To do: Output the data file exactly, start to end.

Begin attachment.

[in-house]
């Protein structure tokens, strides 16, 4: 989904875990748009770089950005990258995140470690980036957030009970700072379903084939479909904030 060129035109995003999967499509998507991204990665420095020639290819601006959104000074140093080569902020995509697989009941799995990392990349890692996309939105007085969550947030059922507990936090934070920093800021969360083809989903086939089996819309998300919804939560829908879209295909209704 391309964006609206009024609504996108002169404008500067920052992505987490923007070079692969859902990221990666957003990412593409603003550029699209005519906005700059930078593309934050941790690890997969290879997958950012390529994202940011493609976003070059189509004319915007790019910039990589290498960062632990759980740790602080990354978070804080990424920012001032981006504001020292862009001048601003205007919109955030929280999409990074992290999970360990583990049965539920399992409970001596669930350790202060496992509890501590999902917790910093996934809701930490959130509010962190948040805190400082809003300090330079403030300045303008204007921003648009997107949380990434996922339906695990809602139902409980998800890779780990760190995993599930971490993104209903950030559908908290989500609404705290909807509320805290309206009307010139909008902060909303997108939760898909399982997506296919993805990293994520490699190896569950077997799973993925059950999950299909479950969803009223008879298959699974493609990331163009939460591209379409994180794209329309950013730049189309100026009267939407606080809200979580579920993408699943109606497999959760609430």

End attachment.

[in-house]
């Protein structure tokens, strides 16, 4: 989904875990748009770089950005990258995140470690980036957030009970700072379903084939479909904030 060129035109995003999967499509998507991204990665420095020639290819601006959104000074140093080569902020995509697989009941799995990392990349890692996309939105007085969550947030059922507990936090934070920093800021969360083809989903086939089996819309998300919804939560829908879209295909209704 391309964006609206009024609504996108002169404008500067920052992505987490923007070079692969859902990221990666957003990412593409603003550029699209005519906005700059930078593309934050941790690890997969290879997958950012390529994202940011493609976003070059189509004319915007790019910039990589290498960062632990759980740790602080990354978070804080990424920012001032981006504001020292862009001048601003205007919109955030929280999409990074992290999970360990583990049965539920399992409970001596669930350790202060496992509890501590999902917790910093996934809701930490959130509010962190948040805190400082809003300090330079403030300045303008204007921003648009997107949380990434996922339906695990809602139902409980998800890779780990760190995993599930971490993104209903950030559908908290989500609404705290909807509320805290309206009307010139909008902060909303997108939760898909399982997506296919993805990293994520490699190896569950077997799973993925059950999950299909479950969803009223008879298959699974493609990331163009939460591209379409994180794209329309950013730049189309100026009267939407606080809200979580579920993408699943109606497999959760609430």